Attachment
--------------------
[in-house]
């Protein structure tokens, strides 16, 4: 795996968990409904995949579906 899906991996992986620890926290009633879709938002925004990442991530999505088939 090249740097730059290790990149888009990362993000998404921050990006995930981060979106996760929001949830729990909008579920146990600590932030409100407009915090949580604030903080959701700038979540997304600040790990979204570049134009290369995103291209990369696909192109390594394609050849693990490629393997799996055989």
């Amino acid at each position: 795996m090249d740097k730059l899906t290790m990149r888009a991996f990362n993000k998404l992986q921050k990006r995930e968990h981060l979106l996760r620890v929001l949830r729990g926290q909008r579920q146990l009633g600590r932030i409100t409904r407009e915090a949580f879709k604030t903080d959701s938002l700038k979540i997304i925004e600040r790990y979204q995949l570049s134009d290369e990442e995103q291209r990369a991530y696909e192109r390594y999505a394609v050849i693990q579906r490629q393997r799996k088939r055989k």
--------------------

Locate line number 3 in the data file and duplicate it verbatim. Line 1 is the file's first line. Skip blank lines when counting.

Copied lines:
């Amino acid at each position: 795996m090249d740097k730059l899906t290790m990149r888009a991996f990362n993000k998404l992986q921050k990006r995930e968990h981060l979106l996760r620890v929001l949830r729990g926290q909008r579920q146990l009633g600590r932030i409100t409904r407009e915090a949580f879709k604030t903080d959701s938002l700038k979540i997304i925004e600040r790990y979204q995949l570049s134009d290369e990442e995103q291209r990369a991530y696909e192109r390594y999505a394609v050849i693990q579906r490629q393997r799996k088939r055989k």